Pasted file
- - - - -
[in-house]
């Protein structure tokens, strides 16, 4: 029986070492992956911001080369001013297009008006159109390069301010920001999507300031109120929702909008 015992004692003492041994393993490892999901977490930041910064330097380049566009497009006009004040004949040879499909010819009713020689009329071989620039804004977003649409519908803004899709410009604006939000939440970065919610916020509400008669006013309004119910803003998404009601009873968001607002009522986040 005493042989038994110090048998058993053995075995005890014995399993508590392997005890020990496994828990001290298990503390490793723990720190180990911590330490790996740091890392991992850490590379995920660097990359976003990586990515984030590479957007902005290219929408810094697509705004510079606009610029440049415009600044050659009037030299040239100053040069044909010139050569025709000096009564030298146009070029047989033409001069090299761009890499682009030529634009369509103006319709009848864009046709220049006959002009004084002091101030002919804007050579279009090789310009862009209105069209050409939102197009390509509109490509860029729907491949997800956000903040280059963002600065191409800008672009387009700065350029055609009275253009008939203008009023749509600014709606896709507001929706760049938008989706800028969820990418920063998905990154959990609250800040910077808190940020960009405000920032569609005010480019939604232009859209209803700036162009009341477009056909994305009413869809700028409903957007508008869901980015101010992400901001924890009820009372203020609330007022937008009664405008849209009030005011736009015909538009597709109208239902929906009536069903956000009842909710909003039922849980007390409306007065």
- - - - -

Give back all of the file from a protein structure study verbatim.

[in-house]
């Protein structure tokens, strides 16, 4: 029986070492992956911001080369001013297009008006159109390069301010920001999507300031109120929702909008 015992004692003492041994393993490892999901977490930041910064330097380049566009497009006009004040004949040879499909010819009713020689009329071989620039804004977003649409519908803004899709410009604006939000939440970065919610916020509400008669006013309004119910803003998404009601009873968001607002009522986040 005493042989038994110090048998058993053995075995005890014995399993508590392997005890020990496994828990001290298990503390490793723990720190180990911590330490790996740091890392991992850490590379995920660097990359976003990586990515984030590479957007902005290219929408810094697509705004510079606009610029440049415009600044050659009037030299040239100053040069044909010139050569025709000096009564030298146009070029047989033409001069090299761009890499682009030529634009369509103006319709009848864009046709220049006959002009004084002091101030002919804007050579279009090789310009862009209105069209050409939102197009390509509109490509860029729907491949997800956000903040280059963002600065191409800008672009387009700065350029055609009275253009008939203008009023749509600014709606896709507001929706760049938008989706800028969820990418920063998905990154959990609250800040910077808190940020960009405000920032569609005010480019939604232009859209209803700036162009009341477009056909994305009413869809700028409903957007508008869901980015101010992400901001924890009820009372203020609330007022937008009664405008849209009030005011736009015909538009597709109208239902929906009536069903956000009842909710909003039922849980007390409306007065």